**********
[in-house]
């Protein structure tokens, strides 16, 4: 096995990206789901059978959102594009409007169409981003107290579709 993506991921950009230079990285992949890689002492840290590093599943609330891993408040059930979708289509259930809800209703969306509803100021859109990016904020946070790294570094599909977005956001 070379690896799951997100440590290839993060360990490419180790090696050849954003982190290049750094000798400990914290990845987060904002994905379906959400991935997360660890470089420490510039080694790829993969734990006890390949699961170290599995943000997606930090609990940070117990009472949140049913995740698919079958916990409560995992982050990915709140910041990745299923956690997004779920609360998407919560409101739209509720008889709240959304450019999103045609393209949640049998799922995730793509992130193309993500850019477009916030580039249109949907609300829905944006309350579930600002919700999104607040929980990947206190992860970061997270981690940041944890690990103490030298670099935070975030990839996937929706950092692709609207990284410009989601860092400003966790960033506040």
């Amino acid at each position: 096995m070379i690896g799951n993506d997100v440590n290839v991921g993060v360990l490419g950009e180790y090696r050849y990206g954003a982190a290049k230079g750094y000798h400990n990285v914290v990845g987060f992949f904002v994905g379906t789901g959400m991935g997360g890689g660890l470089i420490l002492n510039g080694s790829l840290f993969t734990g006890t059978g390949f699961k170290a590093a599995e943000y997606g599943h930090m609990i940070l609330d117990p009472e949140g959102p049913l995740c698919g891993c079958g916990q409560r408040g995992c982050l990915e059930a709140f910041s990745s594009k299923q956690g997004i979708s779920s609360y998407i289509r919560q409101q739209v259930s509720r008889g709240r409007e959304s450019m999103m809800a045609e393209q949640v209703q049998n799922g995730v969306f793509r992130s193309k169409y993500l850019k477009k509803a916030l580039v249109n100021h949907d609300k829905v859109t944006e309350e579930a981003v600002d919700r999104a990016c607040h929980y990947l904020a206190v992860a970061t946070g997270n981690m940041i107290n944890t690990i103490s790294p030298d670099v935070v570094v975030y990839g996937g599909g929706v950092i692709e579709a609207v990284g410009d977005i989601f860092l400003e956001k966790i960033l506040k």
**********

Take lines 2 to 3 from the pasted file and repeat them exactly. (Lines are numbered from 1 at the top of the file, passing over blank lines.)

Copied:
């Protein structure tokens, strides 16, 4: 096995990206789901059978959102594009409007169409981003107290579709 993506991921950009230079990285992949890689002492840290590093599943609330891993408040059930979708289509259930809800209703969306509803100021859109990016904020946070790294570094599909977005956001 070379690896799951997100440590290839993060360990490419180790090696050849954003982190290049750094000798400990914290990845987060904002994905379906959400991935997360660890470089420490510039080694790829993969734990006890390949699961170290599995943000997606930090609990940070117990009472949140049913995740698919079958916990409560995992982050990915709140910041990745299923956690997004779920609360998407919560409101739209509720008889709240959304450019999103045609393209949640049998799922995730793509992130193309993500850019477009916030580039249109949907609300829905944006309350579930600002919700999104607040929980990947206190992860970061997270981690940041944890690990103490030298670099935070975030990839996937929706950092692709609207990284410009989601860092400003966790960033506040």
């Amino acid at each position: 096995m070379i690896g799951n993506d997100v440590n290839v991921g993060v360990l490419g950009e180790y090696r050849y990206g954003a982190a290049k230079g750094y000798h400990n990285v914290v990845g987060f992949f904002v994905g379906t789901g959400m991935g997360g890689g660890l470089i420490l002492n510039g080694s790829l840290f993969t734990g006890t059978g390949f699961k170290a590093a599995e943000y997606g599943h930090m609990i940070l609330d117990p009472e949140g959102p049913l995740c698919g891993c079958g916990q409560r408040g995992c982050l990915e059930a709140f910041s990745s594009k299923q956690g997004i979708s779920s609360y998407i289509r919560q409101q739209v259930s509720r008889g709240r409007e959304s450019m999103m809800a045609e393209q949640v209703q049998n799922g995730v969306f793509r992130s193309k169409y993500l850019k477009k509803a916030l580039v249109n100021h949907d609300k829905v859109t944006e309350e579930a981003v600002d919700r999104a990016c607040h929980y990947l904020a206190v992860a970061t946070g997270n981690m940041i107290n944890t690990i103490s790294p030298d670099v935070v570094v975030y990839g996937g599909g929706v950092i692709e579709a609207v990284g410009d977005i989601f860092l400003e956001k966790i960033l506040k």